Used 2000 Ford Explorer Review

Edmunds expert review

In spite of its ubiquity, the dated 2000 Ford Explorer can't compete with the other excellent midsize SUVs available.

What's new for 2000

For the 2000 Ford Explorer, a color-keyed, two-spoke leather-wrapped steering wheel (with auxiliary audio, climate and speed control) is now standard on Eddie Bauer models. XLT Sport/Eddie Bauer/Limited models with 5.0-liter V8s receive a trailer-towing package as standard equipment. The XL is available only for fleet sales, and the XLS replaces the XL Appearance as the base retail model.

Vehicle overview

Since its introduction in 1990 as a 1991 model, the Ford Explorer has resided at the top of the sport-utility sales heap. This is totally understandable, as the Explorer combines style, comfort and room in a go-anywhere package. The modern-day Country Squire, some have called it, after the segment-leading station wagon of the 1960s. In 1999, Ford sold 428,772 Explorers.

The Explorer's sales success, of course, has to do with America's big appetite for SUVs. But it's also a compliment to Ford, as the Explorer gets just about everything right. The interior instills a feeling of quality that is missing from the Chevrolet Blazer. An organically sweeping dashboard houses radio controls that can be operated without a magnifying glass. Materials in the Explorer look and feel rich. Rear-seat comfort surpasses Chevy, and entry/exit is easier than the Jeep Cherokee. Explorers offer more cargo capacity than most rivals do, and five passengers can ride with ease.

The Explorer's standard 4.0-liter V6 is the smallest engine found in a domestic sport-ute. Acceleration is fine from a standstill, but step on the gas at 50 mph and not much happens. That's not good news when there's a need to pass or merge. To compensate, Ford also offers an OHV 5.0-liter V8 engine that used to power the Mustang GT. While the acceleration with the 5.0-liter motor is improved over the base V6, it gives up a lot in fuel consumption. Fortunately, Ford introduced an optional SOHC V6 in 1997 that offers nearly as much power as the V8. In addition, this engine costs less and offers greater fuel efficiency. We recommend this powerplant over the other two motor choices due to its great power, decent fuel economy and affordable price.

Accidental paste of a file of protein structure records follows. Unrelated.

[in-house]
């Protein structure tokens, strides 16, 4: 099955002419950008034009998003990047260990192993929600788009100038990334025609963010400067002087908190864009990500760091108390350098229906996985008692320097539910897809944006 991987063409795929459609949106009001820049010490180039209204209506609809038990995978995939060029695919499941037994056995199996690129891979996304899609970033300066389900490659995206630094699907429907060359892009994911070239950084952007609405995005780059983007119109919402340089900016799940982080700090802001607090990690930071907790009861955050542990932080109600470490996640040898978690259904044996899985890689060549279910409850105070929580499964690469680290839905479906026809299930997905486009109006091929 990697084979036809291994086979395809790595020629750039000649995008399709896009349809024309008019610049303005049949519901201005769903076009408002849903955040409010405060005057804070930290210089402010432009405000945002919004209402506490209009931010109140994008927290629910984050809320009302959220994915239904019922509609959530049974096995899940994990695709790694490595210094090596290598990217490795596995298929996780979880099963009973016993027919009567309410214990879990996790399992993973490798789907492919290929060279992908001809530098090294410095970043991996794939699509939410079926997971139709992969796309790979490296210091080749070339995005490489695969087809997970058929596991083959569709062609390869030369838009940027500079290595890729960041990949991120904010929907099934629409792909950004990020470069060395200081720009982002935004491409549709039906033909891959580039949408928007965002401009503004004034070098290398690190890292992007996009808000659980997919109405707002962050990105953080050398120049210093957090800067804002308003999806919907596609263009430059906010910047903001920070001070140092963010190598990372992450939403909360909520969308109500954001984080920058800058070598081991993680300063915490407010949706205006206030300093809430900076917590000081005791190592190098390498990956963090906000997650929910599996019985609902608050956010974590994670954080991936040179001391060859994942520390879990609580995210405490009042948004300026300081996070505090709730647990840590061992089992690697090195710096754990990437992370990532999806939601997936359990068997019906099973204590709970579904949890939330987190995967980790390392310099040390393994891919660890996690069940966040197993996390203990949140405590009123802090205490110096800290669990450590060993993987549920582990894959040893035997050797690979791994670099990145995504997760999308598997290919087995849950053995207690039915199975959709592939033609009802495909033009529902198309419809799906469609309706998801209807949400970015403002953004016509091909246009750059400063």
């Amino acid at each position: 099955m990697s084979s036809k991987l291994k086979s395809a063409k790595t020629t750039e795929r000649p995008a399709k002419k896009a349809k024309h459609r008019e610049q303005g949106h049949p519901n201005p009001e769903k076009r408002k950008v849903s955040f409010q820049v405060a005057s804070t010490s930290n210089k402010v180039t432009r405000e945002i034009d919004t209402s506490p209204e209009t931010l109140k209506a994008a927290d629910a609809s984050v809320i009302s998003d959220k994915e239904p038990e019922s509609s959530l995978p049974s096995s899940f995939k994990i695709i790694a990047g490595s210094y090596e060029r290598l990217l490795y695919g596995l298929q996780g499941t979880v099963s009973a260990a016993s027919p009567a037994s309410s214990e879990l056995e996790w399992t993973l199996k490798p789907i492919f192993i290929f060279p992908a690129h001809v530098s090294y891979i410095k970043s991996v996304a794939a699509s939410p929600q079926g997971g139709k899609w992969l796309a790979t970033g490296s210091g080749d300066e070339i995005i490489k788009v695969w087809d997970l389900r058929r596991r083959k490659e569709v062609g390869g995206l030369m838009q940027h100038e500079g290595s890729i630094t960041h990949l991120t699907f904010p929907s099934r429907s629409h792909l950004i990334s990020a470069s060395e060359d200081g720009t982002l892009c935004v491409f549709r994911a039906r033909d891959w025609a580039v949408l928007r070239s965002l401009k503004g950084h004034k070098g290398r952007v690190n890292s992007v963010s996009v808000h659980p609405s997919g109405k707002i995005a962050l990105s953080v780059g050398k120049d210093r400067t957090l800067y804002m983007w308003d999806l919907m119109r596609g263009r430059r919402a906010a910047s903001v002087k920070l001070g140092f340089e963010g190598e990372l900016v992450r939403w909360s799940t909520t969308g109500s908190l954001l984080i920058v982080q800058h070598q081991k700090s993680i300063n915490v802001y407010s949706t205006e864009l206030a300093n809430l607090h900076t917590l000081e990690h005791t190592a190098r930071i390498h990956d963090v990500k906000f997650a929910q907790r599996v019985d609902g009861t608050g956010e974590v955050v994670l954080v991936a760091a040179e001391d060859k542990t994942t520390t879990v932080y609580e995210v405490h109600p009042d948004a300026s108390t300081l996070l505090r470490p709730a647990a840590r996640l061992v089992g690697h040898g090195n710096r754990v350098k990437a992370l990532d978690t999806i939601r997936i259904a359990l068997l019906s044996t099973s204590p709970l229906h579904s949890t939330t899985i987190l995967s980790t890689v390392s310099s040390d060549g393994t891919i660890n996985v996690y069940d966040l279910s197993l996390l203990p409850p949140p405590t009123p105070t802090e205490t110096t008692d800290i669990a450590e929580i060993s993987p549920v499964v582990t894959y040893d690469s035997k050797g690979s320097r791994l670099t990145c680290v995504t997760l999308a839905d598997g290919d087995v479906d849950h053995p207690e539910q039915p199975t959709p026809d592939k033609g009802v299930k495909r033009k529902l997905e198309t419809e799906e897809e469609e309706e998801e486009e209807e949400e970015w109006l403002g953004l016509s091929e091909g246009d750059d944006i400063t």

Explorers retain a distinctly trucklike character, which could be a bonus or a demerit. They're tough and solid, though steering is a little slow and ponderous and the body leans through tight corners. Braking is excellent and the suspension has a compliant attitude, but Ford's Explorer can bounce around over rough pavement, making occupants regret the Denver omelet they had for breakfast.

Ford has a philosophy of building vehicles that everyone can be happy with. Sure, the Jeep Grand Cherokee feels sportier, and the Toyota 4Runner looks cooler, but the Explorer has just the right amount of class and ruggedness to make it America's best-selling off-roader. If you are thinking about buying a sport-ute, chances are you've already checked out the Explorer. If you haven't, do yourself a favor and find out why there are so many of these trucks on the road.

Edmunds expert review process

This review was written by a member of Edmunds' editorial team of expert car reviewers. Our team drives every car you can buy. We put the vehicles through rigorous testing, evaluating how they drive and comparing them in detail to their competitors.

We're also regular people like you, so we pay attention to all the different ways people use their cars every day. We want to know if there's enough room for our families and our weekend gear and whether or not our favorite drink fits in the cupholder. Our editors want to help you make the best decision on a car that fits your life.